While you’re able to upload and tag a location on both Instagram and Facebook, Snapchat has taken it a step further with their geofilters. Introduced in mid-2014, the geofilter allows Snapchat users to add a fun design denoting where they are in the world. Originally rolled out in New York City and LA, the geofilter has spread to different spaces around the world. Moreover, Snapchat’s website allows users to submit their own idea for a filter, providing the potential for a tag for every town, neighbourhood, or destination across the world.
Snapchat geofilters provide the perfect outlet for sharing your travels. Filters can be super specific: a cartoon squirrel and sign declare Hyde Park, Oxford Street has a yellow flag flying over your picture, a graphic of red buses and the Eros fountain frame your image at Piccadilly Circus, and an illustrated Tower Bridge can mirror the real thing. Big cities have filters for each specific neighbourhood. In New York, there’s a filter for Manhattan, Midtown, Queens, Brooklyn, Union Square, the list goes on. Even tourist attractions such as the Sagrada Familia in Barcelona come with their own filter. The creative aspect of each filter makes it fun to discover how the space’s character is captured in an illustration. And so it becomes fun and addictive to “collect” these spatial stamps, just as we enjoy collecting stamps in our passports; even more so, though, because we get to share them with our friends.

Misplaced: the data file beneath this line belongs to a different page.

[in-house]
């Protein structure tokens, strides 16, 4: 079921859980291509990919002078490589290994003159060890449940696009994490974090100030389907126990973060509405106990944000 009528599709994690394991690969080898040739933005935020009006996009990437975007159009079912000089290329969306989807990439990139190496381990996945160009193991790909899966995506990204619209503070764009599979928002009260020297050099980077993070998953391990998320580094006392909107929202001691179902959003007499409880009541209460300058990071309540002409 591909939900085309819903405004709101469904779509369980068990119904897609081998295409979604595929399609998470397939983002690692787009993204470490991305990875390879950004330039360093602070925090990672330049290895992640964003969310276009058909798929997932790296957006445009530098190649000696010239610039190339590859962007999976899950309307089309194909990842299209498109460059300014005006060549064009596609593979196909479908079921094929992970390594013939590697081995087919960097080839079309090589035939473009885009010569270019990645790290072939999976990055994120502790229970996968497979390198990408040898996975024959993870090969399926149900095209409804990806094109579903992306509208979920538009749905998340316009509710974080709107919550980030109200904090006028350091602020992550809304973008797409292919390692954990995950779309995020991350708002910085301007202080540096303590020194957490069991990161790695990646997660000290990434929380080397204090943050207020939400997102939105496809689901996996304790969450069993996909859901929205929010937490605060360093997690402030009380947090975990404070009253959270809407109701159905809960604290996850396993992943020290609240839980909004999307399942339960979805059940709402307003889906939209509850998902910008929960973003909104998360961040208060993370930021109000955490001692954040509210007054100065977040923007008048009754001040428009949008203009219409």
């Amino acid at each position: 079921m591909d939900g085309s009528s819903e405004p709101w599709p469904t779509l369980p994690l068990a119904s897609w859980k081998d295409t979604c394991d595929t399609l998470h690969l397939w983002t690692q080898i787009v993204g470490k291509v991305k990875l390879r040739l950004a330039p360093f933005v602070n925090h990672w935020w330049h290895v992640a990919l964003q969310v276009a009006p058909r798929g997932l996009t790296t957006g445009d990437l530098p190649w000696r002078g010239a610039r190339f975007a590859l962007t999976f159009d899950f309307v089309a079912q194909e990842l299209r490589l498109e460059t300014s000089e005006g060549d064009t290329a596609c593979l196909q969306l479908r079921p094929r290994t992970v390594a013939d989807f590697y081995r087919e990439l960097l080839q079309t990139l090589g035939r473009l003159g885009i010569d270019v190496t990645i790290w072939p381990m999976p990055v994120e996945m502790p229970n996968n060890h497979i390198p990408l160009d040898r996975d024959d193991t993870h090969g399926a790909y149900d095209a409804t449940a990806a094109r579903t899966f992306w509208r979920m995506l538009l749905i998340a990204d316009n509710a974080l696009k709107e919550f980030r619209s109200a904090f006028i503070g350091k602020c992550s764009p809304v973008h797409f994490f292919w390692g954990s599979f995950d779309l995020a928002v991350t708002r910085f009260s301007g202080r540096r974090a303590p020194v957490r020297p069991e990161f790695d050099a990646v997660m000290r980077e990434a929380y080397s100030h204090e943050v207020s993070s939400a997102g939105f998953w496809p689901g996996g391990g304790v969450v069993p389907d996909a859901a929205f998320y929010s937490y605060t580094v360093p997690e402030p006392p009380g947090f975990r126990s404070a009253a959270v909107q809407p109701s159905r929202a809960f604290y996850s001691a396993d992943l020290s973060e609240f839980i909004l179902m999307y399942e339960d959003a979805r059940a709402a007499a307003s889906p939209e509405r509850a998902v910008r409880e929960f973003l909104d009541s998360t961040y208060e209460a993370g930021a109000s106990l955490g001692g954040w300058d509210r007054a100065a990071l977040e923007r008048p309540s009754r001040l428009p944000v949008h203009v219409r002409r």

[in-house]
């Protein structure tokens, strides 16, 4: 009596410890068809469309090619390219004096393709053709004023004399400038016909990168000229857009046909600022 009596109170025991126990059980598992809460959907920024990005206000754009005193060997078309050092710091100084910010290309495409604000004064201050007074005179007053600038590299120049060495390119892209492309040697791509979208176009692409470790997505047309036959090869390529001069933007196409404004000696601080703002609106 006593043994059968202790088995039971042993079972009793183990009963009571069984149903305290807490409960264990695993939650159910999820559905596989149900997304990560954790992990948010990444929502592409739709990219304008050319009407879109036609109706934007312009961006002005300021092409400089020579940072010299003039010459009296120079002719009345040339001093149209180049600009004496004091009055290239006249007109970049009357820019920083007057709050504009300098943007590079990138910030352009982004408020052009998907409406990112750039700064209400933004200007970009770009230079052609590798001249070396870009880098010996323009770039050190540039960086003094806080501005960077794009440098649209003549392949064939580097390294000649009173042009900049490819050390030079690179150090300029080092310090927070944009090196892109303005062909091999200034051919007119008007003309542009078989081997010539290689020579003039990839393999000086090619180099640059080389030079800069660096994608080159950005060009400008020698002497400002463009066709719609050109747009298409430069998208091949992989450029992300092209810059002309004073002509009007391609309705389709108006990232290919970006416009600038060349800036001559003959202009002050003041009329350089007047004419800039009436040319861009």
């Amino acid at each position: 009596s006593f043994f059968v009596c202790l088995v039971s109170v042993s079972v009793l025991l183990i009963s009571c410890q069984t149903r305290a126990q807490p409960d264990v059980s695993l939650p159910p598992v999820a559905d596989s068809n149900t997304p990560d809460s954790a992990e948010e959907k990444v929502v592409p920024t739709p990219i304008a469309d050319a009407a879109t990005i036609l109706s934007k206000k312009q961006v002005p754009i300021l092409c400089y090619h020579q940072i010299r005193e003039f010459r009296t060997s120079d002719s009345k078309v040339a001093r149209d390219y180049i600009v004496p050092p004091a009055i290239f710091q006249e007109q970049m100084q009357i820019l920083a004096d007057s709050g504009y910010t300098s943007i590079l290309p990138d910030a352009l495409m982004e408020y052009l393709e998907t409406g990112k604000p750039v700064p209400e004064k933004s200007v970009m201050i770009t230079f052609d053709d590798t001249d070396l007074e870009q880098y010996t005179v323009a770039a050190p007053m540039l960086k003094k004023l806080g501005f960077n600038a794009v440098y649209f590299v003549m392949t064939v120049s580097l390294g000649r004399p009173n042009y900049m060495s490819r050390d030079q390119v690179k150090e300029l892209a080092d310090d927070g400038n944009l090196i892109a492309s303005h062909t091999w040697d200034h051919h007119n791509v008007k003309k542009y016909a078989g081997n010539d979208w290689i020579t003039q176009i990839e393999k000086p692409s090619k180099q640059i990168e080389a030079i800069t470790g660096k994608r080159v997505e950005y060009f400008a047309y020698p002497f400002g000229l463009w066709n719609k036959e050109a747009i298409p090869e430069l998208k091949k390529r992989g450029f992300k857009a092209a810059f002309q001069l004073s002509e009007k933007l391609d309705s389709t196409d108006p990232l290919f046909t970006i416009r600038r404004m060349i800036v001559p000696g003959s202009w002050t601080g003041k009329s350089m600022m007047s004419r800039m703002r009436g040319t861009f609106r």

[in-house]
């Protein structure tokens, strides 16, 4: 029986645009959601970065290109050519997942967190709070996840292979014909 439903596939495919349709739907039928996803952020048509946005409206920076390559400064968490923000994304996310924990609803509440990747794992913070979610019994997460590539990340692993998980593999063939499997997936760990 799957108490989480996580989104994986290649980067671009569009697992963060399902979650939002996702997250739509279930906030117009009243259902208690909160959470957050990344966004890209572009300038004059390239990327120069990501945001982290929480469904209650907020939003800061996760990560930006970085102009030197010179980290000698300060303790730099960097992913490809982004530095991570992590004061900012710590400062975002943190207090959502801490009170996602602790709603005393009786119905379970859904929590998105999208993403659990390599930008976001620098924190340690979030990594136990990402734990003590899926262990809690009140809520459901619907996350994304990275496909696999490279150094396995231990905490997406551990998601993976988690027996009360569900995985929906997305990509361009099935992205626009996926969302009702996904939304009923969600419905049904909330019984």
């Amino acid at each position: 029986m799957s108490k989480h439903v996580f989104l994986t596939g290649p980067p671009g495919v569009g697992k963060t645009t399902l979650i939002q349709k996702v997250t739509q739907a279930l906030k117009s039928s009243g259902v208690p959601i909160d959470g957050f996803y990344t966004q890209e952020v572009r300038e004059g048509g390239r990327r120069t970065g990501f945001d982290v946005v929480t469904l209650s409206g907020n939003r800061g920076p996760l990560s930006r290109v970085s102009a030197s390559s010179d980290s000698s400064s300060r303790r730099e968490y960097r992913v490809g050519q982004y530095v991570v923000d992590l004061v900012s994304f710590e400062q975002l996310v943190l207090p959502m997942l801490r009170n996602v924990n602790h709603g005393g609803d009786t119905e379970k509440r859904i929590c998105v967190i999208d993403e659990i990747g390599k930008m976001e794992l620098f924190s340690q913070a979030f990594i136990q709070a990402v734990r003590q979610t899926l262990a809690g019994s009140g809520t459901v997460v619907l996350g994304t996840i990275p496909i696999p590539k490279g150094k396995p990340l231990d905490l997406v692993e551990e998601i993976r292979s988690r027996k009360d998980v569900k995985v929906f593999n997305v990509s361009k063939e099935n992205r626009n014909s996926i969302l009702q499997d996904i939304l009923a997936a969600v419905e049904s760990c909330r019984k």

What makes these filters so appealing when traveling is that they can only be accessed from that specific location. Unlike on Facebook and Instagram, there is no option to search for and add a location you may not actually be. You must be in the exact right spot in order to access a certain geofilter, and this adds a desirability and uniqueness to sharing that particular moment.
Filters also add context to your image. Joseph Bayer, a researcher at University of Michigan who focuses on social media and its role within social cognition and well-being, explains, “Without a geofilter, a shot of an airport runway or city skyline does not provide enough information about one’s current place in the world.” Geofilters ensure there is no mistake as to where you are.